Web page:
Space technology for McLaren at the British Grand Prix
ESA PR 48-2002. At the British Grand Prix next weekend, the McLaren team will have a special boost from space technology: their mechanics' suits will feature a cooling system, specially developed from the astronauts' suits by the Technology Transfer Programme of the European Space Agency.
The McLaren mechanics' suits are the unique product of a team grouping together the ESA Technology Transfer Programme (TTP), the Italian fashion manufacturer Karada and the designer Hugo Boss. The challenge was to produce a thermo-regulating garment, offering fire protection and a comfortable working temperature for the whole team servicing the car, whose overalls have the same safety standards as the pilot's. The ESA TTP offered the solution: 50 metres of plastic tubing, 2mm wide, developed for an astronaut's suit by the Canadian company Med-Eng, and installed by Karada in 55 overalls. The result is a miniaturised air conditioning system, offering maximum comfort when working under extreme heat.
The idea dates back to early 2001, when Karada spun off a company, "Grado Zero Espace", to investigate the use of engineering, chemistry and mechanics for innovative garments. Lead by Mauro Taliani, designer for Hugo Boss, the team first conceived a cooling jacket where plastic tubing was used, completing an internal cooling circuit controlled by a mini refrigerator. In late 2001 the crucial impulse came from the technology broker D'Appolonia, member of the TTP network, who mediated the know-how of European space experts and identified the space industry with the right product. The original jacket was also on display at the Cooper-Hewitt National Design Museum in New York, which is part of the Smithsonian Institute.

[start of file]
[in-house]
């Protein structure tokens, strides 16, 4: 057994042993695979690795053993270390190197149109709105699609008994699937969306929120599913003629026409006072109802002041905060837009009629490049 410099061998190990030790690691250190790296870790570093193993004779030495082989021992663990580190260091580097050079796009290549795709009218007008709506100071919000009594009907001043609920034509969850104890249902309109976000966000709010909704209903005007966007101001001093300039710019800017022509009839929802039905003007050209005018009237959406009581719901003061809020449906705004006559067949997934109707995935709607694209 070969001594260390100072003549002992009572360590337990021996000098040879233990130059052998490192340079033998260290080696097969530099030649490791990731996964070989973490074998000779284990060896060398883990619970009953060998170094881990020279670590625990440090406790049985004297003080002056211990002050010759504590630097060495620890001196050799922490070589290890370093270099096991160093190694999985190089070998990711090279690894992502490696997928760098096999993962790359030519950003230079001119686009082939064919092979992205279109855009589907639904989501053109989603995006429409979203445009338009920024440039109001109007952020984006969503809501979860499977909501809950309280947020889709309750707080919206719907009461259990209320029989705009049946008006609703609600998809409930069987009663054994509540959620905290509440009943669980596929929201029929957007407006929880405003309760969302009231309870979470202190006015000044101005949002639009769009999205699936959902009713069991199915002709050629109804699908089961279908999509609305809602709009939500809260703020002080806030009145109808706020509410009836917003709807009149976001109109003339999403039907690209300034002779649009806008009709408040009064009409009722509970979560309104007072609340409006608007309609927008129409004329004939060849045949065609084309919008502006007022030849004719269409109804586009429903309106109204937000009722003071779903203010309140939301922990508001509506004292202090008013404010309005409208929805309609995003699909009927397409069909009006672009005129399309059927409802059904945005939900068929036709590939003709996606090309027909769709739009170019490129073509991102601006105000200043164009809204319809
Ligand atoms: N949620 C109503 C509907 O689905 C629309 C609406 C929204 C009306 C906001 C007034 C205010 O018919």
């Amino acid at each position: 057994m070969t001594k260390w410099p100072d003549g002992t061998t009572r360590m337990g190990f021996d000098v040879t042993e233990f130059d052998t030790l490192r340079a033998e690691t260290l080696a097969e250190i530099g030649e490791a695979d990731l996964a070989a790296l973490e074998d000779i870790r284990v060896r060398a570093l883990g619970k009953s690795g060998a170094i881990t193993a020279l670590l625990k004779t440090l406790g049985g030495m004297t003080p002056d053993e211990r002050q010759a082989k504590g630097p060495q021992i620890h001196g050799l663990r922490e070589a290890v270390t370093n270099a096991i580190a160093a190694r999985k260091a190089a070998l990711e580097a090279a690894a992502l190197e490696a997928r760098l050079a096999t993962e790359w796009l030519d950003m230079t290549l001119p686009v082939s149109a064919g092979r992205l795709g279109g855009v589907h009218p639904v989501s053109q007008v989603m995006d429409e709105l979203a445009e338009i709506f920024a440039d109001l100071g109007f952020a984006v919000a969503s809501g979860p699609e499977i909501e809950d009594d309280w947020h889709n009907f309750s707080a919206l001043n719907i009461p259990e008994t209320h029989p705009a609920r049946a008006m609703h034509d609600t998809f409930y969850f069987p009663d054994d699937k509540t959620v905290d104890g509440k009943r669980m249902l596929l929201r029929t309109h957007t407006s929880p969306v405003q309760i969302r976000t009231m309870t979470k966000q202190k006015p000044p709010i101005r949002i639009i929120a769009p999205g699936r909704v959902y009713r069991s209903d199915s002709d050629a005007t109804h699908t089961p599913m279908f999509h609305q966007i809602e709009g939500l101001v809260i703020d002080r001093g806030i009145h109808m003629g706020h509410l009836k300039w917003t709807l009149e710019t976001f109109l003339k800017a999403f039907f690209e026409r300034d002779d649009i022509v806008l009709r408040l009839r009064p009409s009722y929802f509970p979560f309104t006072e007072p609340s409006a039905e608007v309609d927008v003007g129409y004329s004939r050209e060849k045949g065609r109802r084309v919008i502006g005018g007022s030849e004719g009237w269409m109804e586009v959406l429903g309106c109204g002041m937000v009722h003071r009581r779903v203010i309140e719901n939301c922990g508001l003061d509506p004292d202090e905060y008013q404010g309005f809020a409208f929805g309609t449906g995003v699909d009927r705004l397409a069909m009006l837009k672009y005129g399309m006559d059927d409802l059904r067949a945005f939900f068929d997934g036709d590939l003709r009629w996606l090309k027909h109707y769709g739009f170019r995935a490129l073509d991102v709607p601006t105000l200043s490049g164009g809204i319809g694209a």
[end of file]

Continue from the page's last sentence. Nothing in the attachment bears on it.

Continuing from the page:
To stimulate the spin-off of space technologies, the Technology Transfer Programme of ESA makes European space technologies available for licensing or further development. D'Appolonia is one of the technology brokers across Europe and Canada who scout the space world and identify technologies with a potential for non-space applications. They then market the technology and provide assistance in the transfer process. The results since 1991: more than one billion euros in revenues will be generated by end of 2004 for all companies involved, more than 2,500 jobs created or saved, 25 new companies established and 150 successful transfers. The Programme currently costs 0.01 euro for every taxpayer per year.
"Another example of how European space technology can provide effective solutions to problems here on Earth" commented Pierre Brisson, Head of ESA TTP.
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